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the General Municipal Law,1 deal peculiarly with local governments. Potentially, they bind everywhere.
“ The provisions of the City Law,” it was said in an early case,2 "can hardly be considered as directory merely. They are mandatory. The wisdom of these provisions cannot be questioned by any city which may be disinclined to comply with them.” Actually, their force fluctuates with the presence of charter or other special provisions. In this early case it was held that the provision of the General City Law for the appointment of examining boards of plumbers was effective over a part of the earlier Geneva charter which vested jurisdiction over plumbing in the Department of Health ; the Court seemed to be influenced by the fact that the general law stipulated that examining boards of plumbers should cooperate with the health authorities. On the other hand, People v. Parmerter3 had already held that the terms of the General Municipal Law did not override special provisions of city and village charters regarding the issuing, signing and registering of municipal bonds.
The line of demarcation is suggested in three cases which have involved the right of a taxpayer to inspect the books and papers of New York City departments. Matter of Egano held that the right, in the situation there in point, must be found in sec. 51 of the General Municipal Law. Its dictum, in admitting that “special statutes relative to public documents in particular departments "might prevail, however, made it easy to distinguish Matter of Allen,5 in which access to the documents of the Department of Health was held to be governed by a detailed section of the charter (1175) in relation to that department. So, too, In re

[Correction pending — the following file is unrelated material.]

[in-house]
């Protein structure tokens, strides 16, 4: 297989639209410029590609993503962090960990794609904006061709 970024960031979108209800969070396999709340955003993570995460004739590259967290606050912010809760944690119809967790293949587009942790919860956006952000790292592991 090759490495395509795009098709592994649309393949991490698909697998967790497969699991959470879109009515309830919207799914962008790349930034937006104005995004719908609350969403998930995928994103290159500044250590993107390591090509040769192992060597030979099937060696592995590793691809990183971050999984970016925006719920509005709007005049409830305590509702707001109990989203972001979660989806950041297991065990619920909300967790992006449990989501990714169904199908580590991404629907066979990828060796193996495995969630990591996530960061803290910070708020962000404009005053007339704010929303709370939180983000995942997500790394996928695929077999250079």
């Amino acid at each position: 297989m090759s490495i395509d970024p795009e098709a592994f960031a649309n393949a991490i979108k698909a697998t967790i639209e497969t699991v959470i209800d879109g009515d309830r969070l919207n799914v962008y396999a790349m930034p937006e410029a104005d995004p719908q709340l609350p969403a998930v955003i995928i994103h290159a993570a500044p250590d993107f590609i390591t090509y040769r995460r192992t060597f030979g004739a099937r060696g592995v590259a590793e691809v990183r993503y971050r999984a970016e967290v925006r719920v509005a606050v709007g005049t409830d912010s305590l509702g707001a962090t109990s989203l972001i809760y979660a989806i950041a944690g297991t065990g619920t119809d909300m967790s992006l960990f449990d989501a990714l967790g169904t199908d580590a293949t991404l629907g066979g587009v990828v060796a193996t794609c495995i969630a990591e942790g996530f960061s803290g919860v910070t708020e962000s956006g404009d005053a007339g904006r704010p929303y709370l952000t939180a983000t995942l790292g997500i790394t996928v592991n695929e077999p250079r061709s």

* L. 1909, ch. 29, constituting ch. 24 of Cons. Laws. It revised L. 1892, ch. 685, which had brought together a number of statutes dating back to L. 1840, ch. 318. The municipal corporations to which its terms apply unless otherwise specified comprise counties, towns, villages and cities.
People ex rel. Van Dieren v. Moore (1902), 78 App. Div., 28, 30. See also remarks in In re Clamp (1900), 68 N. Y. Supp., 345.
• (1899) 158 N. Y., 385. " It may be added that, without the point being assumed to be controversial, taxpayers' suits have been held to be gove erned by sec. 51 of the Gen. Mun. L. and sec. 1925 of the Code of Civil Procedure. Altschul v. Ludwig (1916), 216 N. Y., 459, followed in Schieffelin v. Craig (1918), 183 App. Div., 515.
• (1912) 205 N. Y., 147. 5 (1912) 205 N. Y., 158.